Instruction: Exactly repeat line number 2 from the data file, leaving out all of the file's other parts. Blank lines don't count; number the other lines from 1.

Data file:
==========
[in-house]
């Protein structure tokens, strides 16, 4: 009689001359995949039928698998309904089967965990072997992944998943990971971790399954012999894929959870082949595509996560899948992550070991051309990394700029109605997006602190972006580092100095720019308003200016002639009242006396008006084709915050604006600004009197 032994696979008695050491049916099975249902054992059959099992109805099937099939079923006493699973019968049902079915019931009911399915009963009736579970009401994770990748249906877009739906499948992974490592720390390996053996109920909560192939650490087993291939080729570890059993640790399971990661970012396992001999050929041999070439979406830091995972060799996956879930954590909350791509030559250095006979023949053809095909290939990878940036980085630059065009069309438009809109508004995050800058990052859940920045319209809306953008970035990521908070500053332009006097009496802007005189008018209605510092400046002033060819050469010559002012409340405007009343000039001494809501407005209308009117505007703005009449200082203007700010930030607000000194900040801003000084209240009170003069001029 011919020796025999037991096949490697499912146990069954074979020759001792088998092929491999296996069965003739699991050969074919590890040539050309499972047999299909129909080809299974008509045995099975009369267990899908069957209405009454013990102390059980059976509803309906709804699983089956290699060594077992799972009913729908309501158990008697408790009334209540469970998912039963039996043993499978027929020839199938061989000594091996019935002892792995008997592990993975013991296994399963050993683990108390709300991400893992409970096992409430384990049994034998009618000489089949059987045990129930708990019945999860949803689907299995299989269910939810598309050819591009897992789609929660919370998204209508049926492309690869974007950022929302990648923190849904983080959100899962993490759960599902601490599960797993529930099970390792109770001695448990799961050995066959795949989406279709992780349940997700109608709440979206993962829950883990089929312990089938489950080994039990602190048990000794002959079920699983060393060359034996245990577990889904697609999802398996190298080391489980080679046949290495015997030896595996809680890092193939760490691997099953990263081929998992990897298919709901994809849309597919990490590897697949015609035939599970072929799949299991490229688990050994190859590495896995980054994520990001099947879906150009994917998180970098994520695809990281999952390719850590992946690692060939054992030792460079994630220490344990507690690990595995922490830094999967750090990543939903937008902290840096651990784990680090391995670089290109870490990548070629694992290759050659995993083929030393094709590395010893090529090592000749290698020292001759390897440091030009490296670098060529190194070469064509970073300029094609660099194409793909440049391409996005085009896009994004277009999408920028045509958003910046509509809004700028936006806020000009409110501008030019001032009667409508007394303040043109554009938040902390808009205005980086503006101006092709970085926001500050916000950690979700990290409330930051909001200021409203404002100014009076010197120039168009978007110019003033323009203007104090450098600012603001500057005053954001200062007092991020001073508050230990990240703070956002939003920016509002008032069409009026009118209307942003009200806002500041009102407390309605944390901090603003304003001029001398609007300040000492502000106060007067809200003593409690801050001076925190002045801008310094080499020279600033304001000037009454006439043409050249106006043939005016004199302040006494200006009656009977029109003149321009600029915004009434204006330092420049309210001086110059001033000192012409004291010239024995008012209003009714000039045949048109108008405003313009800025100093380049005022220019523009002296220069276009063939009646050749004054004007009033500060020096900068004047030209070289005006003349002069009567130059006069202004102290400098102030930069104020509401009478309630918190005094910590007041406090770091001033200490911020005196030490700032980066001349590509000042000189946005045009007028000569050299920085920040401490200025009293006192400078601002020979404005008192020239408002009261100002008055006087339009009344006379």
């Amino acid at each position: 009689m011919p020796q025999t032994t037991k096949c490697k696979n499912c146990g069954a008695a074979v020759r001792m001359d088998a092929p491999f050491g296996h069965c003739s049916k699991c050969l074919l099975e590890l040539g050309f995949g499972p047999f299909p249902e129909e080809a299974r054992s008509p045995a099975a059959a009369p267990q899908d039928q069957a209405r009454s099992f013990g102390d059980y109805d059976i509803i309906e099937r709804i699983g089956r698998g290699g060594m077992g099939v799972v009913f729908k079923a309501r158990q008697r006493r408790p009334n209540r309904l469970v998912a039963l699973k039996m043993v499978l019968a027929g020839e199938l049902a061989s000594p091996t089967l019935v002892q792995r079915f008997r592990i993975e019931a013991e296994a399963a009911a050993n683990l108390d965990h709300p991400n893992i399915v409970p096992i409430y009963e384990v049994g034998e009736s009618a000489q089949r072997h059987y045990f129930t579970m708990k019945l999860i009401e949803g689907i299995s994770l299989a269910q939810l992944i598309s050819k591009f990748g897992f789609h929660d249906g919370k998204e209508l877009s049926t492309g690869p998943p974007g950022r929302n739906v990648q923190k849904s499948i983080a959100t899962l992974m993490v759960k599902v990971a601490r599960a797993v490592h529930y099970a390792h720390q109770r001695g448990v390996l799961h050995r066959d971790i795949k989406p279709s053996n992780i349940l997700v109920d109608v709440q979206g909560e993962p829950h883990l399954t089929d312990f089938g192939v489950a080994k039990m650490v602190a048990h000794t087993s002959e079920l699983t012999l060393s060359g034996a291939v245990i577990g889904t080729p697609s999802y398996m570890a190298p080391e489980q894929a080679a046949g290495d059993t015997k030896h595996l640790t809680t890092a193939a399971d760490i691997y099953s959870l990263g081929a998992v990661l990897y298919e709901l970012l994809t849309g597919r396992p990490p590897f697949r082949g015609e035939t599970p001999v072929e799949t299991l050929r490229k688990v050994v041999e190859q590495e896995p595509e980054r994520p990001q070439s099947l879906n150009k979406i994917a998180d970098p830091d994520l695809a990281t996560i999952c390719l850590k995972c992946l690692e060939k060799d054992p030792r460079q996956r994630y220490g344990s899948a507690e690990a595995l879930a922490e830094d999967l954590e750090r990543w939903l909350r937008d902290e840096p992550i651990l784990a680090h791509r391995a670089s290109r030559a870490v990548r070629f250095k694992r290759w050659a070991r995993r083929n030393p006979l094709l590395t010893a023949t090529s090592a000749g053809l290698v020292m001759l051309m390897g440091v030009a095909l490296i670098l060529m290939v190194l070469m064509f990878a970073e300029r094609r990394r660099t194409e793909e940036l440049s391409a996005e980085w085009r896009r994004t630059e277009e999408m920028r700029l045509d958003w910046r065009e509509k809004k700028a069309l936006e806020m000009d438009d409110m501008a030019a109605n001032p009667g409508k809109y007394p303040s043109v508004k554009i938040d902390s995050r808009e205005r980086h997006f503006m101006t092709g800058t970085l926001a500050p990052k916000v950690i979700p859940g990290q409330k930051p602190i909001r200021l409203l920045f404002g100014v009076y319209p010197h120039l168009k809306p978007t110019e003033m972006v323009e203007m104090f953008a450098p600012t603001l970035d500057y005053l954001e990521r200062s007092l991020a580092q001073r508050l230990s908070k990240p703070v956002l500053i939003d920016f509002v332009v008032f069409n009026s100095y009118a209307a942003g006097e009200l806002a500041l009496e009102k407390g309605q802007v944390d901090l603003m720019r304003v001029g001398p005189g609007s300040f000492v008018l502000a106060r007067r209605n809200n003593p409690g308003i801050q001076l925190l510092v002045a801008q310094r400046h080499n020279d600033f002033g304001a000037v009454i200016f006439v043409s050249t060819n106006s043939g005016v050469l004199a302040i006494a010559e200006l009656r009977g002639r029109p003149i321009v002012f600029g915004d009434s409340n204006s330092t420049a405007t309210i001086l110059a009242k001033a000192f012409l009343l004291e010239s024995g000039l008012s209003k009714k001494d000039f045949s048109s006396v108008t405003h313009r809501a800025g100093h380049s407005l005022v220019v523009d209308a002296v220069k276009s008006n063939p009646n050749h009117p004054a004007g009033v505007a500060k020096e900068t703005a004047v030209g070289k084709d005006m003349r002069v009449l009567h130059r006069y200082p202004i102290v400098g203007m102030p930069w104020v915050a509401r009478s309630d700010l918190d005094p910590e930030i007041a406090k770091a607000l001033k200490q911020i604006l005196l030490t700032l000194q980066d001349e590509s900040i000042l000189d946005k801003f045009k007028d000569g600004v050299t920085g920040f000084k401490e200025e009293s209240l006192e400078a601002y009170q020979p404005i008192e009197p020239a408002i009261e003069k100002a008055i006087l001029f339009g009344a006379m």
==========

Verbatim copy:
């Protein structure tokens, strides 16, 4: 009689001359995949039928698998309904089967965990072997992944998943990971971790399954012999894929959870082949595509996560899948992550070991051309990394700029109605997006602190972006580092100095720019308003200016002639009242006396008006084709915050604006600004009197 032994696979008695050491049916099975249902054992059959099992109805099937099939079923006493699973019968049902079915019931009911399915009963009736579970009401994770990748249906877009739906499948992974490592720390390996053996109920909560192939650490087993291939080729570890059993640790399971990661970012396992001999050929041999070439979406830091995972060799996956879930954590909350791509030559250095006979023949053809095909290939990878940036980085630059065009069309438009809109508004995050800058990052859940920045319209809306953008970035990521908070500053332009006097009496802007005189008018209605510092400046002033060819050469010559002012409340405007009343000039001494809501407005209308009117505007703005009449200082203007700010930030607000000194900040801003000084209240009170003069001029 011919020796025999037991096949490697499912146990069954074979020759001792088998092929491999296996069965003739699991050969074919590890040539050309499972047999299909129909080809299974008509045995099975009369267990899908069957209405009454013990102390059980059976509803309906709804699983089956290699060594077992799972009913729908309501158990008697408790009334209540469970998912039963039996043993499978027929020839199938061989000594091996019935002892792995008997592990993975013991296994399963050993683990108390709300991400893992409970096992409430384990049994034998009618000489089949059987045990129930708990019945999860949803689907299995299989269910939810598309050819591009897992789609929660919370998204209508049926492309690869974007950022929302990648923190849904983080959100899962993490759960599902601490599960797993529930099970390792109770001695448990799961050995066959795949989406279709992780349940997700109608709440979206993962829950883990089929312990089938489950080994039990602190048990000794002959079920699983060393060359034996245990577990889904697609999802398996190298080391489980080679046949290495015997030896595996809680890092193939760490691997099953990263081929998992990897298919709901994809849309597919990490590897697949015609035939599970072929799949299991490229688990050994190859590495896995980054994520990001099947879906150009994917998180970098994520695809990281999952390719850590992946690692060939054992030792460079994630220490344990507690690990595995922490830094999967750090990543939903937008902290840096651990784990680090391995670089290109870490990548070629694992290759050659995993083929030393094709590395010893090529090592000749290698020292001759390897440091030009490296670098060529190194070469064509970073300029094609660099194409793909440049391409996005085009896009994004277009999408920028045509958003910046509509809004700028936006806020000009409110501008030019001032009667409508007394303040043109554009938040902390808009205005980086503006101006092709970085926001500050916000950690979700990290409330930051909001200021409203404002100014009076010197120039168009978007110019003033323009203007104090450098600012603001500057005053954001200062007092991020001073508050230990990240703070956002939003920016509002008032069409009026009118209307942003009200806002500041009102407390309605944390901090603003304003001029001398609007300040000492502000106060007067809200003593409690801050001076925190002045801008310094080499020279600033304001000037009454006439043409050249106006043939005016004199302040006494200006009656009977029109003149321009600029915004009434204006330092420049309210001086110059001033000192012409004291010239024995008012209003009714000039045949048109108008405003313009800025100093380049005022220019523009002296220069276009063939009646050749004054004007009033500060020096900068004047030209070289005006003349002069009567130059006069202004102290400098102030930069104020509401009478309630918190005094910590007041406090770091001033200490911020005196030490700032980066001349590509000042000189946005045009007028000569050299920085920040401490200025009293006192400078601002020979404005008192020239408002009261100002008055006087339009009344006379």